“A global tax system that loses over $427 billion a year is not a broken system, it’s a system programmed to fail.14 Our tax systems are our most powerful tools for creating a just society that gives equal weight to the needs of all members of society. But under pressure from corporate giants and powerful tax havens like the Netherlands and the UK, the OECD has programmed the global tax system to prioritise the desires of the wealthiest corporations and individuals over the needs of everybody else. The resulting human cost we pay for that has been made painfully clear by the pandemic. Now more than ever we must reprogramme our global tax system to prioritise people’s health and livelihoods over the desires of those bent on not paying tax.
“This is a tide-turning moment in the fight against international tax abuse. The recommendations of the tax justice movement have been comprehensively adopted as the policy package needed, and the heat is now on to move rule-making out of the hands of a few rich countries at the OECD and to a globally inclusive forum at the UN. The launch of this UN blueprint gives us a century-defining shot to put an end to the plague of illicit finance – and empower countries to raise the revenues they need to deliver on the promise of human rights for all.”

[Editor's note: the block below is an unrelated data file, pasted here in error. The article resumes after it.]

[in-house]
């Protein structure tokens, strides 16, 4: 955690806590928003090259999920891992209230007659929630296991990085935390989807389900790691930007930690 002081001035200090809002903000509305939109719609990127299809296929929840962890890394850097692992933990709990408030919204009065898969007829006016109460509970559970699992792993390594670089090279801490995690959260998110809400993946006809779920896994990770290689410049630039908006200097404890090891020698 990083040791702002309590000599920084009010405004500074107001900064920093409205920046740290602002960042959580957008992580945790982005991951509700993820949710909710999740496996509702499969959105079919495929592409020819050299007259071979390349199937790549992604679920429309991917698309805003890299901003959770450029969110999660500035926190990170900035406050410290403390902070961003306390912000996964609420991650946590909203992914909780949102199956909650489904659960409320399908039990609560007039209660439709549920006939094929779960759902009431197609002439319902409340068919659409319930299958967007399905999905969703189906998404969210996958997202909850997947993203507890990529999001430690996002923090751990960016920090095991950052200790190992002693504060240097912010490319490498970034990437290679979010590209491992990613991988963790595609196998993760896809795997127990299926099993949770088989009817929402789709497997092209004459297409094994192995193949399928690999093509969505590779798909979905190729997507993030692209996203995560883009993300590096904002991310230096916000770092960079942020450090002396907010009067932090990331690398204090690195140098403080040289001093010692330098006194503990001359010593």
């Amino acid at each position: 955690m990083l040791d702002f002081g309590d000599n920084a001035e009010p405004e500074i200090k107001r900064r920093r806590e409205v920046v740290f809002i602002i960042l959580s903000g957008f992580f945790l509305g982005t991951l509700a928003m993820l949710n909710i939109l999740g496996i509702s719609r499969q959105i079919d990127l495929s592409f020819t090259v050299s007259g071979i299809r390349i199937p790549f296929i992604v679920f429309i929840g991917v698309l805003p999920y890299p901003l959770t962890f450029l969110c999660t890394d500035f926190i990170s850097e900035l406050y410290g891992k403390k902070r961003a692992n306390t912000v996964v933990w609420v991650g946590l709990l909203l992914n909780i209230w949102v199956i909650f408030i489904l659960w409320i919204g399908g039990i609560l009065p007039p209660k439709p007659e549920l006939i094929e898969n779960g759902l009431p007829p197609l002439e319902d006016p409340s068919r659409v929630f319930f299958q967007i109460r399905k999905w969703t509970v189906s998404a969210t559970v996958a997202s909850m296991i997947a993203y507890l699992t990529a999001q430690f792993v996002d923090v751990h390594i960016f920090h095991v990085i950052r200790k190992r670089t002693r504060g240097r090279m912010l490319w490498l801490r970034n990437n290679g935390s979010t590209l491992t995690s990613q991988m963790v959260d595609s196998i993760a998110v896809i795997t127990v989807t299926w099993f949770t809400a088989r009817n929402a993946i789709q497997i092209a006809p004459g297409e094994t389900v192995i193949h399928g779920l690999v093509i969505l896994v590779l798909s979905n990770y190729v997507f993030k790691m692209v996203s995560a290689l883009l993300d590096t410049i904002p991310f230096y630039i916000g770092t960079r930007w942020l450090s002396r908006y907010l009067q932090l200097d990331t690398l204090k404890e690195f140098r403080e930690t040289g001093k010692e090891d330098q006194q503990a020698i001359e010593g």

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Notes to editor
- The Tax Justice Network’s State of Tax Justice 2020 reported in November 2020 that countries around the world are losing over $427 billion in tax each year to international corporate tax abuse and private tax evasion, costing countries altogether the equivalent of nearly 34 million nurses’ annual salaries every year – or one nurse’s annual salary every second. Of the $427 billion lost in tax, $245 billion is directly lost to cross-border corporate tax abuse by multinational corporations and $182 billion to private tax evasion. Multinational corporations paid $182 billion less in tax than they should have by shifting $1.38 trillion worth of profit out of the countries where they were generated and into tax havens, where corporate tax rates are extremely low or non-existent. Private tax evaders paid less tax than they should have by storing a total of over $10 trillion in financial assets offshore.
- The Tax Justice Network’s policy platform is available on this interactive webpage.
- The Organisation for Economic Cooperation and Development (OECD) is an international membership organisation with 37 member countries. OECD members are high income countries and are generally regarded as “developed countries”. The OECD was founded in 1961 with the aim of promoting policies on tax, trade and welfare among its members and the rest of the world. Since its founding, the OECD has been the world’s leading publisher of rules, conventions and guides on international tax, including on how countries tax multinational corporations’ profits. Current OECD members are: Austria, Australia, Belgium, Canada, Chile, Colombia, Czech Republic, Denmark, Estonia, Finland, France, Germany, Greece, Hungary, Iceland, Ireland, Israel, Italy, Japan, Korea, Latvia, Lithuania, Luxembourg, Mexico, the Netherlands, New Zealand, Norway, Poland, Portugal, Slovak Republic, Slovenia, Spain, Sweden, Switzerland, Turkey, the United Kingdom and the United States.